Uber a transport provider, rules EU court

The EU Court of Justice (ECJ) on Wednesday rejected Uber's claim that it is a technology platform connecting passengers with independent drivers, saying that it was a transportation company, and therfore subject to the same rules as taxi services.

The ECJ has ruled that the services provided by Uber are 'services in the field of transport' within the meaning of EU law, rather than 'information society services', and it is therefore for member states to determine how to regulate the conditions under which it provides its services.

Uber's service connects customers via a smartphone app to non-professional drivers who provide car rides in their own vehicles.

An association of professional taxi drivers in 2014 brought an action before a Barcelona Commercial Court calling for Uber's activities in the city to be termed unfair practices in violation of Spanish competition law.

The association pointed out that Uber and its drivers operated as a taxi service without the licences and authorisations required by Barcelona transport law.

The Barcelona court referred the matter to the ECJ, which to decide whether the services provided by Uber should be regarded as transport services, information society services or a combination of both.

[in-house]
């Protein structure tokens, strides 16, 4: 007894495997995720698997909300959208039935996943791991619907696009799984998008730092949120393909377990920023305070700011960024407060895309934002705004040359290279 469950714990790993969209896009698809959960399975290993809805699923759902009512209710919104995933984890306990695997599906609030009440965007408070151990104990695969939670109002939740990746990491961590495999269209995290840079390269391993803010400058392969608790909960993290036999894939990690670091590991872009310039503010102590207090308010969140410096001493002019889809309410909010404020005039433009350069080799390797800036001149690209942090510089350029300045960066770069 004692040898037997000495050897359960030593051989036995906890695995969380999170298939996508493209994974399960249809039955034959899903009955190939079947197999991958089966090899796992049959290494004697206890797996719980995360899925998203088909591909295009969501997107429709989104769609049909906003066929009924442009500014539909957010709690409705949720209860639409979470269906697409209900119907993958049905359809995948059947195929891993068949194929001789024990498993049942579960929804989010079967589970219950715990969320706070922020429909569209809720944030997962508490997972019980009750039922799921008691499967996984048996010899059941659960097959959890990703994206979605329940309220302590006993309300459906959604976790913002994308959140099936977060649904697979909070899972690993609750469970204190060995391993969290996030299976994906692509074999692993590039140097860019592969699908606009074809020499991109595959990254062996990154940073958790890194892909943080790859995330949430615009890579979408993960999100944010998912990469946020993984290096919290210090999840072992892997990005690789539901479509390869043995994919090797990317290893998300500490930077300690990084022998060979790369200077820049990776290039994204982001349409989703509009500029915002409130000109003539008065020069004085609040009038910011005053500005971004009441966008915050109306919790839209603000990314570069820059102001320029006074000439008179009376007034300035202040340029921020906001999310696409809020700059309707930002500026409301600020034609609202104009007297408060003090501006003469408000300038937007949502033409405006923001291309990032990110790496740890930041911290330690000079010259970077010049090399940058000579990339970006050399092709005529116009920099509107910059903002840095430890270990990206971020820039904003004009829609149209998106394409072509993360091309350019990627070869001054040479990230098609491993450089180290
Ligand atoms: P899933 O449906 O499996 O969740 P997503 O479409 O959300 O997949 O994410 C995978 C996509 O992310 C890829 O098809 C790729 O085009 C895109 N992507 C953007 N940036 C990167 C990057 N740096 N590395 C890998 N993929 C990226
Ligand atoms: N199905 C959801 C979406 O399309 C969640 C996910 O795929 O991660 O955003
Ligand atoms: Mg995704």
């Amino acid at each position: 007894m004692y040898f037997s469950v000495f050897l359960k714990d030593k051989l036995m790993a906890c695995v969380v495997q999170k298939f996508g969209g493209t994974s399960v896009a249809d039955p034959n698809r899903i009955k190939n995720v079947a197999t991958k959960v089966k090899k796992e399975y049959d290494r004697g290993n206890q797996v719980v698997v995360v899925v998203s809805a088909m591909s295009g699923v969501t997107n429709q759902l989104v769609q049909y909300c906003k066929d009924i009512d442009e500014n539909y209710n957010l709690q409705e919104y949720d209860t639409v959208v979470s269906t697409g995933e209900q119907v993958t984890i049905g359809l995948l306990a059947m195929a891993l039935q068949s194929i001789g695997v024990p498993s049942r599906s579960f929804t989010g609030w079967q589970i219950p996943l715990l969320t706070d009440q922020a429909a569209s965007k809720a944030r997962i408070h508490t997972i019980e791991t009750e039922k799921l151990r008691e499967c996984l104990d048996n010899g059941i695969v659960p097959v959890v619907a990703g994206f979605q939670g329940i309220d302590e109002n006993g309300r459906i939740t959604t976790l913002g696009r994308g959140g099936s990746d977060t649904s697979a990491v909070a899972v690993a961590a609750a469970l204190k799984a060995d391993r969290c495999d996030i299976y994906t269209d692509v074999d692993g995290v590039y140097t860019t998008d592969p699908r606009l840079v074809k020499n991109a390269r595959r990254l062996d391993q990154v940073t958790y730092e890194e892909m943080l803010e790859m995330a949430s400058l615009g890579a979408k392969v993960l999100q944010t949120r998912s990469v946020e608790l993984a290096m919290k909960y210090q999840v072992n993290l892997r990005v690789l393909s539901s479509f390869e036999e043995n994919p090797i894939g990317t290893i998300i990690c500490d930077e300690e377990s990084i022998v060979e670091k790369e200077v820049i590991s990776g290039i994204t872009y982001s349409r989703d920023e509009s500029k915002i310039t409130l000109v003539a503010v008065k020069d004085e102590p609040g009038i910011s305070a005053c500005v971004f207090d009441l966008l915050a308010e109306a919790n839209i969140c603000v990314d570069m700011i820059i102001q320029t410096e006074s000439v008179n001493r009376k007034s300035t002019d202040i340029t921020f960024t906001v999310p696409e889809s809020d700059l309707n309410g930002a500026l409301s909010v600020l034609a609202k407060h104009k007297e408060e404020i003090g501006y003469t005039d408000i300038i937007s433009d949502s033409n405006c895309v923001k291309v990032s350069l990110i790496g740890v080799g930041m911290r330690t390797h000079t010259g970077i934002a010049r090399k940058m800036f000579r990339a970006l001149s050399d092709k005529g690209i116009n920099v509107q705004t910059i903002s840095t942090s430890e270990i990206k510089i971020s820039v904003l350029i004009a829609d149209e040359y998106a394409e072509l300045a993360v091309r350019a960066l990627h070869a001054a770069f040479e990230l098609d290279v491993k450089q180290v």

If the services were wholly information society services, protection under the Directive on Services in the Internal Market and the Directive on Electronic Commerce would be applicable, and its activities could not be regarded as unfair practices.

The ECJ considered Uber's role to be "more than an intermediation service consisting of connecting, by means of a smartphone application, a non-professional driver using his or her own vehicle with a person who wishes to make an urban journey."

Meanwhile, commentators point out that the EU position is in stark contrast to the view in US, where states have passed broad-based laws governing ride-sharing businesses. In the process they allowed ride sharing apps such as Uber and Lyft Inc to sidestep regulations that apply to traditional taxi-industry.

''There's a philosophical issue that we don't have here,'' insurancejournal.com reported quoting Matthew Daus, a lawyer and former chairman of the New York City Taxi & Limousine Commission. ''The US approach to policy has been more heavily driven by tech-based capitalism, while the European response has been to put the brakes on services that are not licensed businesses.''